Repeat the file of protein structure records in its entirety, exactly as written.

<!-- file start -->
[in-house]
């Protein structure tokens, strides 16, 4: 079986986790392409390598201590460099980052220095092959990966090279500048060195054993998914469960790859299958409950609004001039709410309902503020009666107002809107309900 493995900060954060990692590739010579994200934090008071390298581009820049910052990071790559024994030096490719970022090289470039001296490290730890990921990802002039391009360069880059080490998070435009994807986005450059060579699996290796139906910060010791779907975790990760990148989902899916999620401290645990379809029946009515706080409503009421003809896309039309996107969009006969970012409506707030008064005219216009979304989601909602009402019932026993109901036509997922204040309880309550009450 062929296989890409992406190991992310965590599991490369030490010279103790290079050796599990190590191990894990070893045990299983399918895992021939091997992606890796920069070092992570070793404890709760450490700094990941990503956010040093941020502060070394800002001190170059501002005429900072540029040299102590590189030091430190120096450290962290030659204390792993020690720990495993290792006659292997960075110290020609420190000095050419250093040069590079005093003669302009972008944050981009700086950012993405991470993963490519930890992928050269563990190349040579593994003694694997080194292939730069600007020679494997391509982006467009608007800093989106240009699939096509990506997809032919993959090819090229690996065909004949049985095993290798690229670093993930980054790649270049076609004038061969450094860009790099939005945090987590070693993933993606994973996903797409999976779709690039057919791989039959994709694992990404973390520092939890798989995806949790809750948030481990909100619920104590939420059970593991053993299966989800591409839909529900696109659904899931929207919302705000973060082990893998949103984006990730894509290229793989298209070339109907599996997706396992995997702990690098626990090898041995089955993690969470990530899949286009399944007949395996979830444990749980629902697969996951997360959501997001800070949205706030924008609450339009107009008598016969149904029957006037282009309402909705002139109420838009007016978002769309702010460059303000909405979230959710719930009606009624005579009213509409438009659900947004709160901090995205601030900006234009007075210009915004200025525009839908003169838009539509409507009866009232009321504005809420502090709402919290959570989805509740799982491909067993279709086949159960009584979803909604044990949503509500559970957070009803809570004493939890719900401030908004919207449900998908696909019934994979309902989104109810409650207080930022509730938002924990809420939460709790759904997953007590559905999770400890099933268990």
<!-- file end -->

[in-house]
């Protein structure tokens, strides 16, 4: 079986986790392409390598201590460099980052220095092959990966090279500048060195054993998914469960790859299958409950609004001039709410309902503020009666107002809107309900 493995900060954060990692590739010579994200934090008071390298581009820049910052990071790559024994030096490719970022090289470039001296490290730890990921990802002039391009360069880059080490998070435009994807986005450059060579699996290796139906910060010791779907975790990760990148989902899916999620401290645990379809029946009515706080409503009421003809896309039309996107969009006969970012409506707030008064005219216009979304989601909602009402019932026993109901036509997922204040309880309550009450 062929296989890409992406190991992310965590599991490369030490010279103790290079050796599990190590191990894990070893045990299983399918895992021939091997992606890796920069070092992570070793404890709760450490700094990941990503956010040093941020502060070394800002001190170059501002005429900072540029040299102590590189030091430190120096450290962290030659204390792993020690720990495993290792006659292997960075110290020609420190000095050419250093040069590079005093003669302009972008944050981009700086950012993405991470993963490519930890992928050269563990190349040579593994003694694997080194292939730069600007020679494997391509982006467009608007800093989106240009699939096509990506997809032919993959090819090229690996065909004949049985095993290798690229670093993930980054790649270049076609004038061969450094860009790099939005945090987590070693993933993606994973996903797409999976779709690039057919791989039959994709694992990404973390520092939890798989995806949790809750948030481990909100619920104590939420059970593991053993299966989800591409839909529900696109659904899931929207919302705000973060082990893998949103984006990730894509290229793989298209070339109907599996997706396992995997702990690098626990090898041995089955993690969470990530899949286009399944007949395996979830444990749980629902697969996951997360959501997001800070949205706030924008609450339009107009008598016969149904029957006037282009309402909705002139109420838009007016978002769309702010460059303000909405979230959710719930009606009624005579009213509409438009659900947004709160901090995205601030900006234009007075210009915004200025525009839908003169838009539509409507009866009232009321504005809420502090709402919290959570989805509740799982491909067993279709086949159960009584979803909604044990949503509500559970957070009803809570004493939890719900401030908004919207449900998908696909019934994979309902989104109810409650207080930022509730938002924990809420939460709790759904997953007590559905999770400890099933268990």